“Our overseas growth strategy remains on track. In the first half of the year, we strengthened our presence in the fast growing renewable energy sector with the acquisition of Green Infra in India. We also continued to expand our renewable energy footprint in China with another 150MW of wind power capacity to be added in Hebei. In total, we now have an international renewable energy portfolio of over 1,200MW
Backed by strong project development capabilities, we also entered Myanmar with the award of a US$300 million 225MW project to develop the largest independent power plant in the country. Meanwhile in India, construction of our supercritical coal-fired power plants remained on track, with the completion of our first 660MW unit.”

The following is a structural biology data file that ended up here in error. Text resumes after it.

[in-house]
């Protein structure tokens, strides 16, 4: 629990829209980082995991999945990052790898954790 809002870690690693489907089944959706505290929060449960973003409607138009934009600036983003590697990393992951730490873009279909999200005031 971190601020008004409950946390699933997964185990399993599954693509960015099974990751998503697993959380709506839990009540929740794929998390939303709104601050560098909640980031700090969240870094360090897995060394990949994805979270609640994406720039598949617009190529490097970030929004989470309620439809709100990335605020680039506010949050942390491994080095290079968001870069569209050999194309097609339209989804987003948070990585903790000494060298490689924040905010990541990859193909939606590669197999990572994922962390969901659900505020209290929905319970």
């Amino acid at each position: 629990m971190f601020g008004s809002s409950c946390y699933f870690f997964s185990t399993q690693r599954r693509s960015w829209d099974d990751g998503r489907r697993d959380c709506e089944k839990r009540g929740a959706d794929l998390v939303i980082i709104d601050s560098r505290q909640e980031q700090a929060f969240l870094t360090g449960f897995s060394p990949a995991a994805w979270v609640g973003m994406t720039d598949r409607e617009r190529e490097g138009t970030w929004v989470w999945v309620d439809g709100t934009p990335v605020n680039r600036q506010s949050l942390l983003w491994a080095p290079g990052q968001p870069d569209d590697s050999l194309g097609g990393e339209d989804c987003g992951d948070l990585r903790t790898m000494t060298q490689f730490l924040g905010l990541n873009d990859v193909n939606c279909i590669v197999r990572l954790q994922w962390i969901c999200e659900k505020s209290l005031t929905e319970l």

Looking forward, competition is expected to be intense in both the Utilities and Marine segment. SembCorp Industries continues to see a challenging environment for the Singapore energy business and is looking for its overseas operations to pick up some of the slack.
Elsewhere, customers of SembCorp Industries’ Marine segment are looking to defer deliveries of their ordered rigs. The woes in this segment mirrors that of fellow rig-builder Keppel Corporation Limited (SGX: BN4), who is engaging with its Brazilian customers on the best way forward for their projects after not having received payments since November 2014.
At its closing price yesterday of $3.46, SembCorp Industries traded at around 8 times its trailing earnings with a trailing-12-months dividend yield of 4.6%. Foolish investors should note that the trailing earnings per share includes the one-time SBWI divestment gain.
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The information provided is for general information purposes only and is not intended to be personalised investment or financial advice. Motley Fool Singapore contributor Chin Hui Leong doesn’t own shares in any companies mentioned.